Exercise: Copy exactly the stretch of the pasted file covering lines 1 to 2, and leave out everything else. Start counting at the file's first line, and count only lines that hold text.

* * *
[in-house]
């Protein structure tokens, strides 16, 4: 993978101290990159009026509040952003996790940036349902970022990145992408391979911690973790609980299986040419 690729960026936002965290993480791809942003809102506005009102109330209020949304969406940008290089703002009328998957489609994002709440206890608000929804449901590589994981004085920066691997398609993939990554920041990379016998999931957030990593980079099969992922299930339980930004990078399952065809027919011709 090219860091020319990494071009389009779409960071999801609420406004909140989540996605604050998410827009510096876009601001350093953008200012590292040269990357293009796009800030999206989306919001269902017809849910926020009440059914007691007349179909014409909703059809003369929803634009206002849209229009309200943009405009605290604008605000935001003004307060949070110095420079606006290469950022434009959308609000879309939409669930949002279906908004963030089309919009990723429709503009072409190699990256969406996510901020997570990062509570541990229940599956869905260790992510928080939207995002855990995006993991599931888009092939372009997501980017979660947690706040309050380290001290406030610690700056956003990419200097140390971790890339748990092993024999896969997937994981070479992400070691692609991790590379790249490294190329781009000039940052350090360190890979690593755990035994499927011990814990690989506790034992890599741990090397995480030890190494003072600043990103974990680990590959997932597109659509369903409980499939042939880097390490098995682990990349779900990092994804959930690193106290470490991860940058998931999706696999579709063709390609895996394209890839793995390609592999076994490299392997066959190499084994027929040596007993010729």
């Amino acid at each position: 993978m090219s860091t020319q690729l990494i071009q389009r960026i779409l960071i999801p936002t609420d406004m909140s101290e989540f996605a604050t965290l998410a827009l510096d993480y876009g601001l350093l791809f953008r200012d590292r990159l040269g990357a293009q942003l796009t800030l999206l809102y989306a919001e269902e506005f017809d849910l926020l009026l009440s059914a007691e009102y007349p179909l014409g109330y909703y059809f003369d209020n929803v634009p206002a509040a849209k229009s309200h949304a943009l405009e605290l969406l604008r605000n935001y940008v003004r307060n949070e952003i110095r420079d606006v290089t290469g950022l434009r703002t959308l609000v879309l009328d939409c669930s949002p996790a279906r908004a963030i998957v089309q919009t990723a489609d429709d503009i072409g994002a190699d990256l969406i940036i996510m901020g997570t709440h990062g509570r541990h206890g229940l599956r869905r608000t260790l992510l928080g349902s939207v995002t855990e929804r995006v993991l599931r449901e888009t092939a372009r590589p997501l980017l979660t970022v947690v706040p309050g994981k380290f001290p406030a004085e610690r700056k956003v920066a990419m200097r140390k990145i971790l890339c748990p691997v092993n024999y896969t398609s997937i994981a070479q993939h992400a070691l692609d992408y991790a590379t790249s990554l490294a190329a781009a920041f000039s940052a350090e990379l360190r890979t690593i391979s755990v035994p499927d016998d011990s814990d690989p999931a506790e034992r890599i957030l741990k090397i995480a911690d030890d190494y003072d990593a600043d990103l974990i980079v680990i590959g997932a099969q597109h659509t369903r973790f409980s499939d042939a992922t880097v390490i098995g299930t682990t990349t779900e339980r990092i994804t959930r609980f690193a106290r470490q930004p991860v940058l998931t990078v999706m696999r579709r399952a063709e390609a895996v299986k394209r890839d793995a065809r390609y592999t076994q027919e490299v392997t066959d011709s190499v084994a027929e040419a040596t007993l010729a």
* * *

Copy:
[in-house]
């Protein structure tokens, strides 16, 4: 993978101290990159009026509040952003996790940036349902970022990145992408391979911690973790609980299986040419 690729960026936002965290993480791809942003809102506005009102109330209020949304969406940008290089703002009328998957489609994002709440206890608000929804449901590589994981004085920066691997398609993939990554920041990379016998999931957030990593980079099969992922299930339980930004990078399952065809027919011709 090219860091020319990494071009389009779409960071999801609420406004909140989540996605604050998410827009510096876009601001350093953008200012590292040269990357293009796009800030999206989306919001269902017809849910926020009440059914007691007349179909014409909703059809003369929803634009206002849209229009309200943009405009605290604008605000935001003004307060949070110095420079606006290469950022434009959308609000879309939409669930949002279906908004963030089309919009990723429709503009072409190699990256969406996510901020997570990062509570541990229940599956869905260790992510928080939207995002855990995006993991599931888009092939372009997501980017979660947690706040309050380290001290406030610690700056956003990419200097140390971790890339748990092993024999896969997937994981070479992400070691692609991790590379790249490294190329781009000039940052350090360190890979690593755990035994499927011990814990690989506790034992890599741990090397995480030890190494003072600043990103974990680990590959997932597109659509369903409980499939042939880097390490098995682990990349779900990092994804959930690193106290470490991860940058998931999706696999579709063709390609895996394209890839793995390609592999076994490299392997066959190499084994027929040596007993010729």